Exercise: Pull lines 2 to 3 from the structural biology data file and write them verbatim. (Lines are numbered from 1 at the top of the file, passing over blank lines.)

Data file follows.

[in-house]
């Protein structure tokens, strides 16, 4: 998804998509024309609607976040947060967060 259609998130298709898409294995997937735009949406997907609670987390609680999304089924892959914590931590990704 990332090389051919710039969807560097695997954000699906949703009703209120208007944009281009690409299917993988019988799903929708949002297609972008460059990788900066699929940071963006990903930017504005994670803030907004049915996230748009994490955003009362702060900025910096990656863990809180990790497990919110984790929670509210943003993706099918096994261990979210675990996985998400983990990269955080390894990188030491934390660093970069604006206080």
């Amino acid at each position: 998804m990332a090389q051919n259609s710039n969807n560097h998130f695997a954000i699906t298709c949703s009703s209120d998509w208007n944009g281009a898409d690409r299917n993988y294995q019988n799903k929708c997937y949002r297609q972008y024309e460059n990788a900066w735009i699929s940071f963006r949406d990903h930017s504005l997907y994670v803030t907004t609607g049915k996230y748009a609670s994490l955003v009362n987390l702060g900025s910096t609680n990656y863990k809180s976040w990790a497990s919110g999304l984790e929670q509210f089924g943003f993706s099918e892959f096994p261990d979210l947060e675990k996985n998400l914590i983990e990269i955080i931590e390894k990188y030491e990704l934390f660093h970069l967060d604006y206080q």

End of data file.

């Protein structure tokens, strides 16, 4: 998804998509024309609607976040947060967060 259609998130298709898409294995997937735009949406997907609670987390609680999304089924892959914590931590990704 990332090389051919710039969807560097695997954000699906949703009703209120208007944009281009690409299917993988019988799903929708949002297609972008460059990788900066699929940071963006990903930017504005994670803030907004049915996230748009994490955003009362702060900025910096990656863990809180990790497990919110984790929670509210943003993706099918096994261990979210675990996985998400983990990269955080390894990188030491934390660093970069604006206080």
């Amino acid at each position: 998804m990332a090389q051919n259609s710039n969807n560097h998130f695997a954000i699906t298709c949703s009703s209120d998509w208007n944009g281009a898409d690409r299917n993988y294995q019988n799903k929708c997937y949002r297609q972008y024309e460059n990788a900066w735009i699929s940071f963006r949406d990903h930017s504005l997907y994670v803030t907004t609607g049915k996230y748009a609670s994490l955003v009362n987390l702060g900025s910096t609680n990656y863990k809180s976040w990790a497990s919110g999304l984790e929670q509210f089924g943003f993706s099918e892959f096994p261990d979210l947060e675990k996985n998400l914590i983990e990269i955080i931590e390894k990188y030491e990704l934390f660093h970069l967060d604006y206080q």